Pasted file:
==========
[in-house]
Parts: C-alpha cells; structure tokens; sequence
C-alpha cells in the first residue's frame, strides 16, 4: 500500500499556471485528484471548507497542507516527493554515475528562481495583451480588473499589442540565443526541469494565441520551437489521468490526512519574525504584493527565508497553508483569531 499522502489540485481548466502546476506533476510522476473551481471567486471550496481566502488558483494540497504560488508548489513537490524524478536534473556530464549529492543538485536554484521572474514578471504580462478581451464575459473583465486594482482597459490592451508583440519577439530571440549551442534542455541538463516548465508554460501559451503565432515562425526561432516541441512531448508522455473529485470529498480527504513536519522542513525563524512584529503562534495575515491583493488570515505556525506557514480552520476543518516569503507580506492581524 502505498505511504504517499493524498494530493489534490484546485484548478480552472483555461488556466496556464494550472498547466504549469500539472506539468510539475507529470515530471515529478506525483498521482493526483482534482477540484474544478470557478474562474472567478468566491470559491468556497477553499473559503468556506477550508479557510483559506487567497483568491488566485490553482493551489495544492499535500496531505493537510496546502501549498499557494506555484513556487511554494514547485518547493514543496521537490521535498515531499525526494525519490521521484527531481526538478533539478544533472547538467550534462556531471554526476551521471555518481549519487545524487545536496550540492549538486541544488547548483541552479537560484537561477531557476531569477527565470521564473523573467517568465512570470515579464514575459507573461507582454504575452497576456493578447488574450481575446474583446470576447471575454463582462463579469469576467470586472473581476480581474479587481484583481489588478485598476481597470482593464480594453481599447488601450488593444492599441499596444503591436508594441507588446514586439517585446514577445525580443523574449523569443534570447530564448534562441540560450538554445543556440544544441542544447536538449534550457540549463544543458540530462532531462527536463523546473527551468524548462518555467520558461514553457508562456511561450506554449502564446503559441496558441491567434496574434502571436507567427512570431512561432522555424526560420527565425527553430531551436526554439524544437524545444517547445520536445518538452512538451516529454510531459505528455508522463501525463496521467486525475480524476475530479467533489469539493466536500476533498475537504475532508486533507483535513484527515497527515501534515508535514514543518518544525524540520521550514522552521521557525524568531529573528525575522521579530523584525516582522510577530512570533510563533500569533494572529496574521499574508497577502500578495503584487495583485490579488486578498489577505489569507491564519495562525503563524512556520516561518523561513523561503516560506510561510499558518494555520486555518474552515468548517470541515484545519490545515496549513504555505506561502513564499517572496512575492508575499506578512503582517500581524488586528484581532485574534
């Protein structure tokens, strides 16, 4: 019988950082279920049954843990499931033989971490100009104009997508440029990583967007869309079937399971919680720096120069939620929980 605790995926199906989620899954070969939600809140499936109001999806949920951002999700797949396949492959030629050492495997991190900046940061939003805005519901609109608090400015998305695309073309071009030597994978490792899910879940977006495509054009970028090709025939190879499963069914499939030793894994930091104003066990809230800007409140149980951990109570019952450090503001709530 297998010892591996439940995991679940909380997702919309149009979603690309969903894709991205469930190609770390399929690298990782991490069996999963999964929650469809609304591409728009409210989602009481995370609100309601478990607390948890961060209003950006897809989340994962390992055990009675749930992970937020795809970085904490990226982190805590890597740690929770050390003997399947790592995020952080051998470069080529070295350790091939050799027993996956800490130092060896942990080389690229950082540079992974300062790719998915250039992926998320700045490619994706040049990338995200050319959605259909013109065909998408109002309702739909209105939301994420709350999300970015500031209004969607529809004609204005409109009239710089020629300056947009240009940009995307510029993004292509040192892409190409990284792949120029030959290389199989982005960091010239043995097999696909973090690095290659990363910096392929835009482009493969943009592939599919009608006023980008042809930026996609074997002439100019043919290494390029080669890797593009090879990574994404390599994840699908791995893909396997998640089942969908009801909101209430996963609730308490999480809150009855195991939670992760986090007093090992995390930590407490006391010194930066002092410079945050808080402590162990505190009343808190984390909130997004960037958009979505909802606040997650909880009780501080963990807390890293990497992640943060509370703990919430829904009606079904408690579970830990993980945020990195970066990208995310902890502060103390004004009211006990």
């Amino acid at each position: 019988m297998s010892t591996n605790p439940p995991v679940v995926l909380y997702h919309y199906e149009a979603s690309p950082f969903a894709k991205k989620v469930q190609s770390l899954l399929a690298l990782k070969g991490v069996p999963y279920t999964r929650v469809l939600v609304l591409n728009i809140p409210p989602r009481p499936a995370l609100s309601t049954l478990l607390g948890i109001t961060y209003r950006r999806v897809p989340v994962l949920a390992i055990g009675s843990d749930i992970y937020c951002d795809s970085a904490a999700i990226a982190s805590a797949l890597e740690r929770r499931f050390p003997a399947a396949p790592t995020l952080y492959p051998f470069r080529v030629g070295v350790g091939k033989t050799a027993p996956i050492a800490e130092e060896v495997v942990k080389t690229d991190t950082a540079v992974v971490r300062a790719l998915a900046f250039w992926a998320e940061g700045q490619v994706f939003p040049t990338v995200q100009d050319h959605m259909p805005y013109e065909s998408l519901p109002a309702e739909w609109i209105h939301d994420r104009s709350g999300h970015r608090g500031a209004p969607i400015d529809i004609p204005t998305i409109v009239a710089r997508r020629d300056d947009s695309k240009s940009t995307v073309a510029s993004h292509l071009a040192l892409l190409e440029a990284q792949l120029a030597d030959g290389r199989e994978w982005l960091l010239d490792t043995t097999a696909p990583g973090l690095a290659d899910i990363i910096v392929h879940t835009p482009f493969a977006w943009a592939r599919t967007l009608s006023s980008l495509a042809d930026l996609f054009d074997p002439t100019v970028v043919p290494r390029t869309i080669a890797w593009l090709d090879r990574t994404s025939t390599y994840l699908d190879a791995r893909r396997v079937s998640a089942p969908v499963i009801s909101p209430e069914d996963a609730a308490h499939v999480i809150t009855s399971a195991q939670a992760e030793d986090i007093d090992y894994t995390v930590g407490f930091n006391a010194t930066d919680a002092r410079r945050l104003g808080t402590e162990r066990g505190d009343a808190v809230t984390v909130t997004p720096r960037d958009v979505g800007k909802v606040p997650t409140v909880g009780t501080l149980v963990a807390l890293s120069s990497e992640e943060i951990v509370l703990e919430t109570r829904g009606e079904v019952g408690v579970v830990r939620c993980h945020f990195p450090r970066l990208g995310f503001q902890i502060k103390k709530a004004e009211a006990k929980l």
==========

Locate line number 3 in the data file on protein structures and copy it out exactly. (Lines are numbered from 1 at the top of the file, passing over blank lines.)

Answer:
C-alpha cells in the first residue's frame, strides 16, 4: 500500500499556471485528484471548507497542507516527493554515475528562481495583451480588473499589442540565443526541469494565441520551437489521468490526512519574525504584493527565508497553508483569531 499522502489540485481548466502546476506533476510522476473551481471567486471550496481566502488558483494540497504560488508548489513537490524524478536534473556530464549529492543538485536554484521572474514578471504580462478581451464575459473583465486594482482597459490592451508583440519577439530571440549551442534542455541538463516548465508554460501559451503565432515562425526561432516541441512531448508522455473529485470529498480527504513536519522542513525563524512584529503562534495575515491583493488570515505556525506557514480552520476543518516569503507580506492581524 502505498505511504504517499493524498494530493489534490484546485484548478480552472483555461488556466496556464494550472498547466504549469500539472506539468510539475507529470515530471515529478506525483498521482493526483482534482477540484474544478470557478474562474472567478468566491470559491468556497477553499473559503468556506477550508479557510483559506487567497483568491488566485490553482493551489495544492499535500496531505493537510496546502501549498499557494506555484513556487511554494514547485518547493514543496521537490521535498515531499525526494525519490521521484527531481526538478533539478544533472547538467550534462556531471554526476551521471555518481549519487545524487545536496550540492549538486541544488547548483541552479537560484537561477531557476531569477527565470521564473523573467517568465512570470515579464514575459507573461507582454504575452497576456493578447488574450481575446474583446470576447471575454463582462463579469469576467470586472473581476480581474479587481484583481489588478485598476481597470482593464480594453481599447488601450488593444492599441499596444503591436508594441507588446514586439517585446514577445525580443523574449523569443534570447530564448534562441540560450538554445543556440544544441542544447536538449534550457540549463544543458540530462532531462527536463523546473527551468524548462518555467520558461514553457508562456511561450506554449502564446503559441496558441491567434496574434502571436507567427512570431512561432522555424526560420527565425527553430531551436526554439524544437524545444517547445520536445518538452512538451516529454510531459505528455508522463501525463496521467486525475480524476475530479467533489469539493466536500476533498475537504475532508486533507483535513484527515497527515501534515508535514514543518518544525524540520521550514522552521521557525524568531529573528525575522521579530523584525516582522510577530512570533510563533500569533494572529496574521499574508497577502500578495503584487495583485490579488486578498489577505489569507491564519495562525503563524512556520516561518523561513523561503516560506510561510499558518494555520486555518474552515468548517470541515484545519490545515496549513504555505506561502513564499517572496512575492508575499506578512503582517500581524488586528484581532485574534